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News > Rugbeian News > New book to feature Rugbeian, Edmund Lushington Rhoades, Commander of HMS Gwendolen

New book to feature Rugbeian, Edmund Lushington Rhoades, Commander of HMS Gwendolen

HMS Gwendolen
HMS Gwendolen

Martin Pegg, a former marketing professional turned writer, is set to release his third book, "Bananas, from the Bottom Up," early next year. However, this book isn't just another literary endeavour for Martin; it's a heartfelt exploration of his birthplace, Malawi, which he fondly refers to as ‘the Eighth Wonder of the World.’ 

Martin has found solace in writing about his beloved homeland, where his army-medic grandfather was well-loved by the locals. His upcoming book promises to be an immersive experience, offering readers ‘twenty-six reasons why you will soon place Malawi at the top of your bucket list.’  

In a generous gesture to the Rugbeian Community, Martin has provided a sneak peek into the eighth chapter of his book, titled 'HMS Gwendolen.' This chapter sheds light on a lesser-known but significant aspect of Malawi's history, featuring the remarkable story of Rugbeian Edmund Lushington Rhoades (T 81-88.)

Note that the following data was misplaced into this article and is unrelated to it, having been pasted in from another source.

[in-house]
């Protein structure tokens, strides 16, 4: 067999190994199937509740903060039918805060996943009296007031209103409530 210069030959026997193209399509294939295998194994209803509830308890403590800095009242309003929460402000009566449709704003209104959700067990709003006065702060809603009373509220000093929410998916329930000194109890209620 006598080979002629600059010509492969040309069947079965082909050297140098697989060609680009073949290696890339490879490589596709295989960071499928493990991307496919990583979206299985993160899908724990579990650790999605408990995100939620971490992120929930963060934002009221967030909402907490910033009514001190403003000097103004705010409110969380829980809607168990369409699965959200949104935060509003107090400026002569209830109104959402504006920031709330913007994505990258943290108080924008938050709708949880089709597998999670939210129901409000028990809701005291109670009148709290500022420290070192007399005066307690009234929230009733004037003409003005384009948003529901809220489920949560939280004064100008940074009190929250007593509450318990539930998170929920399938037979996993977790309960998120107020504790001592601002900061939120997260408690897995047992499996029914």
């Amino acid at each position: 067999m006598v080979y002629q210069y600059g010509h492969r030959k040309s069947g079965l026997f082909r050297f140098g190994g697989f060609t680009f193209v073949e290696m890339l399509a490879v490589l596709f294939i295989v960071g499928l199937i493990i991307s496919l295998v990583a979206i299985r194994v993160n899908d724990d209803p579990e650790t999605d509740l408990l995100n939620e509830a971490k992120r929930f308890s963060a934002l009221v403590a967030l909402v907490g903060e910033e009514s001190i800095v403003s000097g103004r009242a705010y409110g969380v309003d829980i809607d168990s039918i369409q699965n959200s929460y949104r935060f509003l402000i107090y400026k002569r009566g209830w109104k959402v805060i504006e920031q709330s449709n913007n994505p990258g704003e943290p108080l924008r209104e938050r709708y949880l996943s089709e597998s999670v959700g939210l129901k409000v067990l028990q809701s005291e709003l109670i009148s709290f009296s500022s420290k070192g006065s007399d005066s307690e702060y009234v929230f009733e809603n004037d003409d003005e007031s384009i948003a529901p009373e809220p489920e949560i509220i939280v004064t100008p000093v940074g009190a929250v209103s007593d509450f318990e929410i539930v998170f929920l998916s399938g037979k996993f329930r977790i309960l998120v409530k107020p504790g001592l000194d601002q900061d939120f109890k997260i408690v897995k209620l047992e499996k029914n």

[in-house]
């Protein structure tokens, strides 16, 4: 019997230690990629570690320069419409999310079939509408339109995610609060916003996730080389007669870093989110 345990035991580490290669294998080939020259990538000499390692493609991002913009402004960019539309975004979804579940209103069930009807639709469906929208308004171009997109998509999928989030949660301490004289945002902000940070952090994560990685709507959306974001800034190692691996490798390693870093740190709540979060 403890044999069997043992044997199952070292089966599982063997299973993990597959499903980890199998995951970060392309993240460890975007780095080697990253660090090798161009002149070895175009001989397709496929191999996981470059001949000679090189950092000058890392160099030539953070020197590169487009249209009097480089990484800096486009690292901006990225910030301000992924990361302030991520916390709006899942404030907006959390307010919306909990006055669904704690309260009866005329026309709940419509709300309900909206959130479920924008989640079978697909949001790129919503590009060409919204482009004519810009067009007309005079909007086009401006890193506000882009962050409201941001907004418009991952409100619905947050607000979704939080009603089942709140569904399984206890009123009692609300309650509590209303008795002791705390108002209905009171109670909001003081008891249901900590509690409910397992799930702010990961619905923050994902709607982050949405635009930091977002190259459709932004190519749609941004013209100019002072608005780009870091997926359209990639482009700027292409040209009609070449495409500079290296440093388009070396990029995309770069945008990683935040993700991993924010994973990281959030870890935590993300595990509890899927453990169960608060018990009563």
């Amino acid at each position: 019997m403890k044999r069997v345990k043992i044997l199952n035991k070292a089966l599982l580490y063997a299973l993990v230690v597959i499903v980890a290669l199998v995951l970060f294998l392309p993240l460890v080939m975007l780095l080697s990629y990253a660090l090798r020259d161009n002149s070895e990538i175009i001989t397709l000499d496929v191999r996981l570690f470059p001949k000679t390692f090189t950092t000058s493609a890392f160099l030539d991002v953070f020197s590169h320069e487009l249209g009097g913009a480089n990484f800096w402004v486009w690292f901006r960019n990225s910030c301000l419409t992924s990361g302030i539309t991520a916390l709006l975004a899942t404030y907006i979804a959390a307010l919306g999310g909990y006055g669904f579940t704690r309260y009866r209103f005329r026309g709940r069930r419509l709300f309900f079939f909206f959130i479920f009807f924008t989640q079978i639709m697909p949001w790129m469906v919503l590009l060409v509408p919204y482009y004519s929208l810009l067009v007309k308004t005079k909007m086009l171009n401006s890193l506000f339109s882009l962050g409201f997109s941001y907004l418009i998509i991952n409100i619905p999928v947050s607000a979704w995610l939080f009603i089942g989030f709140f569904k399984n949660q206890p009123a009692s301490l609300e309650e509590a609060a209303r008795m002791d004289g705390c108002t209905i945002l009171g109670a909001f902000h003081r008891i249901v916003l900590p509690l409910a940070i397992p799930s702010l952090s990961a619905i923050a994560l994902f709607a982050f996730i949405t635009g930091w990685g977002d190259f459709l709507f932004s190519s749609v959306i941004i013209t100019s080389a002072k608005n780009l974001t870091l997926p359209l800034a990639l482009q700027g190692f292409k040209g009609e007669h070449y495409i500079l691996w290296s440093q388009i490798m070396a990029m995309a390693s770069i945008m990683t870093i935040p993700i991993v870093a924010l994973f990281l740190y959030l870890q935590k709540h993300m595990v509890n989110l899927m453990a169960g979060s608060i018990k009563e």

Edmund was a student at Rugby School between 1881 and 1888, and his father (also a Rugbeian) was a teacher at the school. Edmund’s journey took him from the merchant navy to the colonial system of Central Africa. Tasked with commanding the navy on Lake Nyasa (now Lake Malawi), he played a pivotal role in safeguarding the country's waters against German threats. 

Martin writes about Edmund Rhoades’ decisive action during World War I, where he successfully thwarted a German gunboat, marking the first significant victory of the war. Enjoy reading this extraordinary story in Martin’s chapter below.  

Rhoades then returned to Zomba, the colonial capital of Nyasaland (now Malawi), where he continued his work on maritime affairs. Tragically, he passed away in July 1939, shortly before the outbreak of World War II, and his death was mourned by the Rugby School community, as reported in the Meteor (excerpt also below). 

Martin’s poignant retelling of Rhoades' story not only honours the courage and dedication of a forgotten hero but also adds depth to Malawi's maritime history. As "Bananas, from the Bottom Up" prepares for its release, readers can anticipate a captivating journey through the wonders and complexities of Malawi, as seen through Martin’s insightful perspective. 


Excerpt from the Meteor in 1939: